“I watched ArtCAM develop as a product for about a year while I waited for the right project to come alone to justify the purchase,” he says. ArtCAM was, after all, $7,500 – a significant investment for a company with just three full-time workers, including Hillesland.

A Royal Opportunity

The ArtCAM business opportunity was a chance to bid on lucrative tooling work with a high degree of artistry in product design and packaging. The opportunity came in mid-1999 in the form of a bid package for a set of three plastic injection molds. The tooling produces a plastic castle for sale in pet stores to cat lovers.

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This indoor play space for cats was the brainchild of Michael Stamnes, president and owner of Irving Industries, Inc. (Anchorage, AK). Given the long Alaskan winters (wet or cold or both), pet owners there put a high premium on anything that preoccupies housebound pets.

As pet store owners know, human preferences rather than the pets’ determine what gets to the cash register. “Cute” and “ap pealing” are major factors in these decisions. Part of that appeal, Hillesland notes, is the Kitty Castle’s life-like detail and high quality surface finishes.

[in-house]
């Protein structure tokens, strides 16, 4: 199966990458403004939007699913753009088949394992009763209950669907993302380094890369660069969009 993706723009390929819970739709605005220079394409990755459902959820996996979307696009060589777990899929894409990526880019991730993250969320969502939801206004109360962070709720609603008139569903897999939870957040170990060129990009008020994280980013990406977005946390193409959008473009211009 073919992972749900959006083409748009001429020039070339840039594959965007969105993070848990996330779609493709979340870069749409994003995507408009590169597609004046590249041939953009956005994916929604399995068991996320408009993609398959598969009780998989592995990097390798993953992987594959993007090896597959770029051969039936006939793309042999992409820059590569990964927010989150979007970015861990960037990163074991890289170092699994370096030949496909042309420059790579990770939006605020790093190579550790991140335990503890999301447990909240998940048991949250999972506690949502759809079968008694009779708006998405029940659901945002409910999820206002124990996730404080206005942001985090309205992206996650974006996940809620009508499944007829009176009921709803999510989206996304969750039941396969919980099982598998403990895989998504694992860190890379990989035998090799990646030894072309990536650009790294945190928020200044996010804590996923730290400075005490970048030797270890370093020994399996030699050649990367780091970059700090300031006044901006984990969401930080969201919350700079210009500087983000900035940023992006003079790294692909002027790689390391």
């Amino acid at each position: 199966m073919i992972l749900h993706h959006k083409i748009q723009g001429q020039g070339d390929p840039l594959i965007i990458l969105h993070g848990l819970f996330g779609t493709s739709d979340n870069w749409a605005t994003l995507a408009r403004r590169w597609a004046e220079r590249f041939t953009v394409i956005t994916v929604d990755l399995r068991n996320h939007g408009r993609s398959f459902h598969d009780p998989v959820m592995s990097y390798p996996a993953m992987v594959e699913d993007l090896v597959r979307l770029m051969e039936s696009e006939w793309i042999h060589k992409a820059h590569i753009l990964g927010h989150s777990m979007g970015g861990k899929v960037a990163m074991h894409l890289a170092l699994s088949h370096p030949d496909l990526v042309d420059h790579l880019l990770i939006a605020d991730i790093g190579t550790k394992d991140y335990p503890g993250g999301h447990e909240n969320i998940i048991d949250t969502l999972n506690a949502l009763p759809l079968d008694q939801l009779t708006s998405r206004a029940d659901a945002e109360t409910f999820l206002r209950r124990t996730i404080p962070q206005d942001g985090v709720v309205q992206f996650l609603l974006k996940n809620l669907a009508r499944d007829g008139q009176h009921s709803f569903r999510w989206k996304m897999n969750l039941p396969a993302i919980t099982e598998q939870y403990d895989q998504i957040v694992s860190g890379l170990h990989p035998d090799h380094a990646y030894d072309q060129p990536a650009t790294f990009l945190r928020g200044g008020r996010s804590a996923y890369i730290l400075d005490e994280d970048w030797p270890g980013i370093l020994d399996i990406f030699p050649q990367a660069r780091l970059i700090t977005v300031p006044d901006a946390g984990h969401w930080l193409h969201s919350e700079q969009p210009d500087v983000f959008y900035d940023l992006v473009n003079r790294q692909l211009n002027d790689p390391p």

Up against two rivals for the work, Hillesland turned to Steve Kidd, owner of Cimtech Inc. (Gig Harbor, WA), an ArtCAM distributor in the Pacific Northwest. Cimtech helped Paraflex win the bid by using ArtCAM to cut Irving’s sample parts in aluminum.

“That sample proved to the customer that Paraflex could make a much more realistic and appealing castle than the competitor,” states Hillesland. The competitors managed little more than a basic-looking castle – attempts that people from Irving later told Hillesland were “cheesy.” Without ArtCAM, they were forced to use traditional etching methods to create a moldable brick texture.

However, winning the bid and doing the work were two different things. When Irving awarded Paraflex the work, Hillesland had yet to buy and learn how to use ArtCAM, so the system’s short learning curve became the critical path to his success. “I learned to use ArtCAM in three days,” says Hillesland. “The only ‘outside help’ that I had was a short on-site training course from Cimtech.”

This was enough to let Hillesland start work almost immediately. Product data in the AutoCAD Drawing Exchange Format (DXF) was read into ArtCAM as into any CAD system. “The DXF files had to be modified and that was a big learning curve,” Hillesland says. “But with that behind us, we are very pleased that Delcam chose DXF as one of its standard CAD input formats. Ninety percent of the files we get are from AutoCAD users. These guys are product designers, not toolmakers,” he adds.